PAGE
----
Mothers are highly affectionate and attentive to their cubs, and cubs spend much time playing, chasing and tackling one another

Many bears do congregate at large kill sites, such as areas with large whale carcasses

And some adult and sub-adult males, however, sometimes form friendships which can last weeks or sometimes even years

These males may travel, feed, and play-fight together

Though polar bears are not territorial, aggression occurs between males competing for breeding females, in mothers protecting cubs, and in cases where bears may try to steal or scavenge food from another’s kill

Polar bears can communicate using a broad variety of vocalizations, such as growling, hissing, panting, snorting, teeth champing, whimpering, braying, lip-smacking, and chuffing

Cubs typically vocalize more than adults, and mothers communicate extensively with their cubs

In addition to vocalizations, she may use her muzzle, paws, and body to comfort, protect, or discipline her cubs

They gently touch the face and neck of the other bear with its nose or mouth

Once play-fighting is initiated, both bears stand on their hind legs and try to push each other over with their paws

Polar bears can travel thousands of miles yearly, swimming and walking, following the pack ice to hunt

Polar bears are excellent swimmers

Some have been observed swimming 200 miles from land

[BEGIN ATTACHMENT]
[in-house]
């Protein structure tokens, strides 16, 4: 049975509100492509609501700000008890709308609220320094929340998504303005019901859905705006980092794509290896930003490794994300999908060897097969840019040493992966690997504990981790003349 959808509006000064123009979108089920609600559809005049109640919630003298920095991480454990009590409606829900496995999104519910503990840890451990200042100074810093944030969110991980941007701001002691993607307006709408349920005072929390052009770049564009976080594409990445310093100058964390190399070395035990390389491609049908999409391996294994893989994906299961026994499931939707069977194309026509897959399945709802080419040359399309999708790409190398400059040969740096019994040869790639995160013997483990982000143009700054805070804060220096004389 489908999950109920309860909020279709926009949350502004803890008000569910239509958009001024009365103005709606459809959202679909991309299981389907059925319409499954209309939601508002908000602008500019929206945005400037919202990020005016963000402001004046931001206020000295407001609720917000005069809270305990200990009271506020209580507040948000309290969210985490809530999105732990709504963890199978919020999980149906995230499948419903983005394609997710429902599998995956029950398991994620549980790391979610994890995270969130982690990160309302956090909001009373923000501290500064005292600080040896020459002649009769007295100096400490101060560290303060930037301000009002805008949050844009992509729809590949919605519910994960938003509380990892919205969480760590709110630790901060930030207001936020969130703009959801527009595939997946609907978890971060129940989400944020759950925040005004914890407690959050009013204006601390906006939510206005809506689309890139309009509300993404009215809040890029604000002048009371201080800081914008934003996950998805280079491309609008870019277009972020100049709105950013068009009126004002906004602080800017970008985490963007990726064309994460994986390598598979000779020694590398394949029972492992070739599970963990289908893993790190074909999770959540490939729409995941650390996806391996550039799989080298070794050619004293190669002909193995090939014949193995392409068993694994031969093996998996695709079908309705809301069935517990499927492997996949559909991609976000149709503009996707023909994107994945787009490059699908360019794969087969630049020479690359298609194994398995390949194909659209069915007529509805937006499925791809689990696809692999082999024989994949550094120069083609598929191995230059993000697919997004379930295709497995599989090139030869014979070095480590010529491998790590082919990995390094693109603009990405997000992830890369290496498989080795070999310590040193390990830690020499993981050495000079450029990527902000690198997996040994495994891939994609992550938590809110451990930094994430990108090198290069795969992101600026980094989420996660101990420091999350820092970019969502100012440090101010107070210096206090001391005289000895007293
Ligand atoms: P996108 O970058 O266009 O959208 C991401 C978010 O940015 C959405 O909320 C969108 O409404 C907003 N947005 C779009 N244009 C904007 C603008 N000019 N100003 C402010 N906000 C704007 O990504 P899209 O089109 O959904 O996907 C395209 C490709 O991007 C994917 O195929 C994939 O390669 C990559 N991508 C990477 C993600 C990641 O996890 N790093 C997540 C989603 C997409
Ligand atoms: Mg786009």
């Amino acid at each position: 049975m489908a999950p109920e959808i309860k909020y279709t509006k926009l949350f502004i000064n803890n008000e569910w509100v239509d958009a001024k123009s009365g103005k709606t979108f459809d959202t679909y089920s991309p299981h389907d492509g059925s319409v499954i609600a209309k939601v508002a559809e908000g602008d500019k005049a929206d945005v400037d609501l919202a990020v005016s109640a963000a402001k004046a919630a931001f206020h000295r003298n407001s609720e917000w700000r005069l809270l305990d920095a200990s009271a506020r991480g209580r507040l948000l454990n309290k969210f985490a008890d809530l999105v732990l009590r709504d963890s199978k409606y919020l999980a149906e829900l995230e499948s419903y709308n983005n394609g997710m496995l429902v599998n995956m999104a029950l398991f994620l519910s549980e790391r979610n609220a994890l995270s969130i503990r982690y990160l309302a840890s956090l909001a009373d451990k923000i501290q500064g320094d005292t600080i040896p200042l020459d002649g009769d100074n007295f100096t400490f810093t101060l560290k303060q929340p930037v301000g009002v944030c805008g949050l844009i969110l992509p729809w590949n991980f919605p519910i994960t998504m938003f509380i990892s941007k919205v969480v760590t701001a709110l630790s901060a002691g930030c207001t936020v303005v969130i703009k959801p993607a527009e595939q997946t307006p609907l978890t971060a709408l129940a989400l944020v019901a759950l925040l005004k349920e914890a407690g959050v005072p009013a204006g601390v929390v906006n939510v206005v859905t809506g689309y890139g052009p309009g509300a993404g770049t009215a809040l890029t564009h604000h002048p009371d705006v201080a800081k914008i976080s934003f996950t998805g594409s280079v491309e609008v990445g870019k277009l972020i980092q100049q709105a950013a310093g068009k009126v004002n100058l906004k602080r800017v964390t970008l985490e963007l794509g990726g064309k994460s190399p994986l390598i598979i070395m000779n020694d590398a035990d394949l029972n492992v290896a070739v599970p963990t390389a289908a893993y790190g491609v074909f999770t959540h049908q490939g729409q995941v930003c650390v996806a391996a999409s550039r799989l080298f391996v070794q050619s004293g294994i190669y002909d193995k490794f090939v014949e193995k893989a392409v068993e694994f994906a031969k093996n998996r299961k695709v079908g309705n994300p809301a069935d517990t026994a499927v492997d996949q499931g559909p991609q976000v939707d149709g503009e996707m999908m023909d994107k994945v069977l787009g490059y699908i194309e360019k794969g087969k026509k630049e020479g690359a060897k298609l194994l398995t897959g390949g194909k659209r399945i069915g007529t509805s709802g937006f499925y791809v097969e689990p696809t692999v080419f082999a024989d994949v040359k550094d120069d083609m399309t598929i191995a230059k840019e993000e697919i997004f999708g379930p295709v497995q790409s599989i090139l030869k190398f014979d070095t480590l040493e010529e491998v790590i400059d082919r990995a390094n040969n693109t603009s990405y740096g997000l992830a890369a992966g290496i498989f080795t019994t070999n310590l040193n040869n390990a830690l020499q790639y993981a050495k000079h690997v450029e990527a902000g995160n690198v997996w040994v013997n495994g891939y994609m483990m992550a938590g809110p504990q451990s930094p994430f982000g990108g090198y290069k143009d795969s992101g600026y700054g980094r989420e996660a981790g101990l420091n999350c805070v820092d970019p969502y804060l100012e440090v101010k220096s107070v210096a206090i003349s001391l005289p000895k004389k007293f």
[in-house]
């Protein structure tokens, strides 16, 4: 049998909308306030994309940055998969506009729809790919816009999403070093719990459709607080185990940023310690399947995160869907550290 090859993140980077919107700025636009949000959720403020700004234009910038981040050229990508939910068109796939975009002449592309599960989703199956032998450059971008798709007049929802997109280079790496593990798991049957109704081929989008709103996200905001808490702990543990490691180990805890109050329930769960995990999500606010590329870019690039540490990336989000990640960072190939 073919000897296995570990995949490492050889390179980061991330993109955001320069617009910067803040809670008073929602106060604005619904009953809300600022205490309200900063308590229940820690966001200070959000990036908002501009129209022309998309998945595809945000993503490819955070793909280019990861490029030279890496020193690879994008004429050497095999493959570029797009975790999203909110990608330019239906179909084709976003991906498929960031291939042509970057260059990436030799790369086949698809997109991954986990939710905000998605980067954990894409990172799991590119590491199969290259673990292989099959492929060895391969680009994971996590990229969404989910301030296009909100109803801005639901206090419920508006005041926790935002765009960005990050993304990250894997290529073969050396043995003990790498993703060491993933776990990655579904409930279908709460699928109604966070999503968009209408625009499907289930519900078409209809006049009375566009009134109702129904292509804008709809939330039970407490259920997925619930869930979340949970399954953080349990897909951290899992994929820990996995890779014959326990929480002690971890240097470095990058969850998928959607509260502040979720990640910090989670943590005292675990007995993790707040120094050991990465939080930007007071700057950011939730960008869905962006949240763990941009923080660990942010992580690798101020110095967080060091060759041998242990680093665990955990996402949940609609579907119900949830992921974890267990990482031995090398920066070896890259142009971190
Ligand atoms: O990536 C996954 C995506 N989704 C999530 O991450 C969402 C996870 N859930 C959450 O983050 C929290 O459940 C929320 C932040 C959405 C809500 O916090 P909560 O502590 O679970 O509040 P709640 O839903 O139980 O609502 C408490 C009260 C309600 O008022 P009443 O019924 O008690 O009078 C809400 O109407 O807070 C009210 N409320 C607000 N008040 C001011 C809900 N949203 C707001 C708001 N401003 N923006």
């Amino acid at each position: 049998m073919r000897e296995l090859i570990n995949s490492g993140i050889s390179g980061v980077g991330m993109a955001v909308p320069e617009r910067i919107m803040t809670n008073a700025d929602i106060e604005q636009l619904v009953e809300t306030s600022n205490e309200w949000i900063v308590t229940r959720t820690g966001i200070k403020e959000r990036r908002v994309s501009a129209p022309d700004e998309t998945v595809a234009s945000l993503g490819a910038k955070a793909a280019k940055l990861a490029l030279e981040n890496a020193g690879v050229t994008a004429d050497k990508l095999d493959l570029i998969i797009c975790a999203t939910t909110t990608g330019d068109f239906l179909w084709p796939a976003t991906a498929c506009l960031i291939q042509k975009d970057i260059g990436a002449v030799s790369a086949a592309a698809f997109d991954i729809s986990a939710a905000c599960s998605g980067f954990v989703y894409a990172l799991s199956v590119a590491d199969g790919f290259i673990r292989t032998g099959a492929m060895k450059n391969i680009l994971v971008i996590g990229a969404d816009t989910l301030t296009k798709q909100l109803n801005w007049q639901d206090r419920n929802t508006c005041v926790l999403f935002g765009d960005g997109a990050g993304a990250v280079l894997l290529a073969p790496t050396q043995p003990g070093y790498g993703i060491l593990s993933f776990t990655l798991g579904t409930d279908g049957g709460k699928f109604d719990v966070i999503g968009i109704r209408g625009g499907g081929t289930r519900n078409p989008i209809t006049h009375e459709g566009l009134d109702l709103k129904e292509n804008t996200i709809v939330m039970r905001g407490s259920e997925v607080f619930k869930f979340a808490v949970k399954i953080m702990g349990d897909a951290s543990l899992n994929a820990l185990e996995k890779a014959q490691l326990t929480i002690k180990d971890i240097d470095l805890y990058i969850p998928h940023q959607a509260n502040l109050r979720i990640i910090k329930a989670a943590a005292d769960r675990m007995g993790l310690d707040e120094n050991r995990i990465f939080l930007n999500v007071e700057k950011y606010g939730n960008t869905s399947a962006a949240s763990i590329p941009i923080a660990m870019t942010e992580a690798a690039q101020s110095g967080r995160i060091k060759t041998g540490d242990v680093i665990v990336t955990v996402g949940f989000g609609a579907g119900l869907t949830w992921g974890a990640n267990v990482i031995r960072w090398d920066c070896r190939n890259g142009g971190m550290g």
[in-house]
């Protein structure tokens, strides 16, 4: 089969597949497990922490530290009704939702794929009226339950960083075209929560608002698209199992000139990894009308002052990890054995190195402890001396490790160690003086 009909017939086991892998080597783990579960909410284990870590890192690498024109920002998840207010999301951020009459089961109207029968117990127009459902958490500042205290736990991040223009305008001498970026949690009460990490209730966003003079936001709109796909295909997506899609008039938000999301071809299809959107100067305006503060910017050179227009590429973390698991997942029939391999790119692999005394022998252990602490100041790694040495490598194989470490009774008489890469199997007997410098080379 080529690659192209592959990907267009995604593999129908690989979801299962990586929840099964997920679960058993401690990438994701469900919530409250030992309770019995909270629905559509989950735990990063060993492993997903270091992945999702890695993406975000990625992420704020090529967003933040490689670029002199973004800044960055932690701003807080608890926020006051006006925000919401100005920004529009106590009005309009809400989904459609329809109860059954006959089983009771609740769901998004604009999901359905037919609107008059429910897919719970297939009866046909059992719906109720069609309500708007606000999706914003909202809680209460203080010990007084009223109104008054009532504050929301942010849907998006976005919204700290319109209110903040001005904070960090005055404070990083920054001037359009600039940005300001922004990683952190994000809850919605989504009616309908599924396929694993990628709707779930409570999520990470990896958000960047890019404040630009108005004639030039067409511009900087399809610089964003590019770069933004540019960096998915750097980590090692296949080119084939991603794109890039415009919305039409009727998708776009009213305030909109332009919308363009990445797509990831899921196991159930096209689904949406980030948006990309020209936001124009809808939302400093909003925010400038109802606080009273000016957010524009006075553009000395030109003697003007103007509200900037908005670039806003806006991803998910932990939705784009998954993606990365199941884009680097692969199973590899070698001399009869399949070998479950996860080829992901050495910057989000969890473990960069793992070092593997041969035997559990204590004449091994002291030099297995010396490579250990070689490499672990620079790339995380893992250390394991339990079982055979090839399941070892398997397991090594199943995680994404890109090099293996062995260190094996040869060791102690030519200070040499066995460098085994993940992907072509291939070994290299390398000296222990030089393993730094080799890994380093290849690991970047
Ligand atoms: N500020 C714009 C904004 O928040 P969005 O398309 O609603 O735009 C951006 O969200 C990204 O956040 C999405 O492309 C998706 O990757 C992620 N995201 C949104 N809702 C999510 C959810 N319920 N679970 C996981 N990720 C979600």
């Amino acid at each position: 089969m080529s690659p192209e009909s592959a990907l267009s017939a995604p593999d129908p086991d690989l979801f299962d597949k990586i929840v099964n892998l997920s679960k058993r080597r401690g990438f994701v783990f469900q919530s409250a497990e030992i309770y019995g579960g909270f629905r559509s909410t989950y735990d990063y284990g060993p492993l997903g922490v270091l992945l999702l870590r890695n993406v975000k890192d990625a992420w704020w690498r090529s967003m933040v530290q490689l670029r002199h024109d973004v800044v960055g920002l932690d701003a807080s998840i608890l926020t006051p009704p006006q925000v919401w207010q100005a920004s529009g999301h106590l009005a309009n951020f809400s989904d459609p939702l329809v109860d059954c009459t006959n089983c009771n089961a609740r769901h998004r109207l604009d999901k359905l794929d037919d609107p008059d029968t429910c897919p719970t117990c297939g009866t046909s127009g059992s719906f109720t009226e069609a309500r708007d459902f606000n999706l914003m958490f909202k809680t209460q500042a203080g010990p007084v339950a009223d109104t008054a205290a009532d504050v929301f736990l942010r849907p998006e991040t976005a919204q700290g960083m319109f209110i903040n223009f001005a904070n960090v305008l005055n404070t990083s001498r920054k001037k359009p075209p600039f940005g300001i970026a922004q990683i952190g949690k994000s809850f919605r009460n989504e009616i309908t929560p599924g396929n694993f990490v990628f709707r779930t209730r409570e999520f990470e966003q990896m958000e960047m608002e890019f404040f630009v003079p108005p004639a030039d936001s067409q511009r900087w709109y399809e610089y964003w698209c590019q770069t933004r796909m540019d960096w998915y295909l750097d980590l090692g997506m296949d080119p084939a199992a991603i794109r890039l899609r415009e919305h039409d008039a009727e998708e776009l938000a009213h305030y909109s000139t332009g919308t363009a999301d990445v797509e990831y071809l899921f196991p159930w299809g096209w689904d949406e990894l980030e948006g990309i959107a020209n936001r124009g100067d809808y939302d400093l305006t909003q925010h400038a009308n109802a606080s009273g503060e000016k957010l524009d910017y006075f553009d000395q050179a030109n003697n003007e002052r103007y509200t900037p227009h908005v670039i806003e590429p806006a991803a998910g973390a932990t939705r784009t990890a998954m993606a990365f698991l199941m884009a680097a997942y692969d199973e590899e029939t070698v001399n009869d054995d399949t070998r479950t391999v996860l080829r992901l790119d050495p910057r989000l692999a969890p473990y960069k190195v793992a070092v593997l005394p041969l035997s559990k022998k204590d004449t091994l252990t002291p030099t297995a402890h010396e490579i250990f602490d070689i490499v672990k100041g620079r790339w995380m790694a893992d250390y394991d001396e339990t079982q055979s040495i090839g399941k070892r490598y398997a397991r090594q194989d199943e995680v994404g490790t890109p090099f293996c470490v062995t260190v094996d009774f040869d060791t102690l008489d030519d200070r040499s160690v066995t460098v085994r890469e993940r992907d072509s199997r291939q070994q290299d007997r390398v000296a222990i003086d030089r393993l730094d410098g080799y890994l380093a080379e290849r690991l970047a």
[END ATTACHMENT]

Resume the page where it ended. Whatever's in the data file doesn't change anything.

They swim with their head and some of their back above the water in a doggy paddle style

Polar bears walk in a distinctive swinging gait

Like humans, they walk on the soles of their feet, touching the ground with their heels first

Like other bears, they can stand and walk on their two hind feet for brief amounts of time

Polar bears in the wild can live between 20 and 25 years

Polar bears vitally depend on the ice, so their biggest threat is global warming and melting sea ice

As the ice disappears, polar bears must travel longer distances across open water to reach prey, risking drowning in the ocean while searching for the next ice floe on which to hunt or rest

The melting sea ice also affects seal population numbers, jeopardizing the polar bears’ major food source

Melting ice and shifts in climate have caused grizzly bears to move more and more into arctic tundra habitats in Canada which can lead to grizzly-polar competition for resources

Poaching and unregulated hunting further decrease polar bear populations

Polar bears drawn to human settlements by garbage or nearby animal carcasses are often killed

The polar bear is classified as Vulnerable on the International Union for Conservation of Nature (IUCN) Red List

**This post is an update from a previous polar bear fact sheet from NATURE